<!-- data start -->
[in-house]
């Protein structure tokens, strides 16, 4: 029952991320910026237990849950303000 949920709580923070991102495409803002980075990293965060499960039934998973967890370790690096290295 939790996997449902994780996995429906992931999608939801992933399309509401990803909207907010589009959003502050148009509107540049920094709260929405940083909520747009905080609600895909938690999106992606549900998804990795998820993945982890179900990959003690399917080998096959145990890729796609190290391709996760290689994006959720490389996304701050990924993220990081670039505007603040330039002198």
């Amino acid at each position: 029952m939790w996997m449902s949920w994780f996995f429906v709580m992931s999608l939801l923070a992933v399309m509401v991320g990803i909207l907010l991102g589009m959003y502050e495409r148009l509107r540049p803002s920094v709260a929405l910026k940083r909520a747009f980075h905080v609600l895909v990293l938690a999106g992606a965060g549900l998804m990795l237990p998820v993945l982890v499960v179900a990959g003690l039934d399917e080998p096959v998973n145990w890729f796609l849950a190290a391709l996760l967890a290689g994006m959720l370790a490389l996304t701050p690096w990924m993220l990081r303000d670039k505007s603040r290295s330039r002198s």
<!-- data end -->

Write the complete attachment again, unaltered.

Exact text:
[in-house]
């Protein structure tokens, strides 16, 4: 029952991320910026237990849950303000 949920709580923070991102495409803002980075990293965060499960039934998973967890370790690096290295 939790996997449902994780996995429906992931999608939801992933399309509401990803909207907010589009959003502050148009509107540049920094709260929405940083909520747009905080609600895909938690999106992606549900998804990795998820993945982890179900990959003690399917080998096959145990890729796609190290391709996760290689994006959720490389996304701050990924993220990081670039505007603040330039002198």
């Amino acid at each position: 029952m939790w996997m449902s949920w994780f996995f429906v709580m992931s999608l939801l923070a992933v399309m509401v991320g990803i909207l907010l991102g589009m959003y502050e495409r148009l509107r540049p803002s920094v709260a929405l910026k940083r909520a747009f980075h905080v609600l895909v990293l938690a999106g992606a965060g549900l998804m990795l237990p998820v993945l982890v499960v179900a990959g003690l039934d399917e080998p096959v998973n145990w890729f796609l849950a190290a391709l996760l967890a290689g994006m959720l370790a490389l996304t701050p690096w990924m993220l990081r303000d670039k505007s603040r290295s330039r002198s």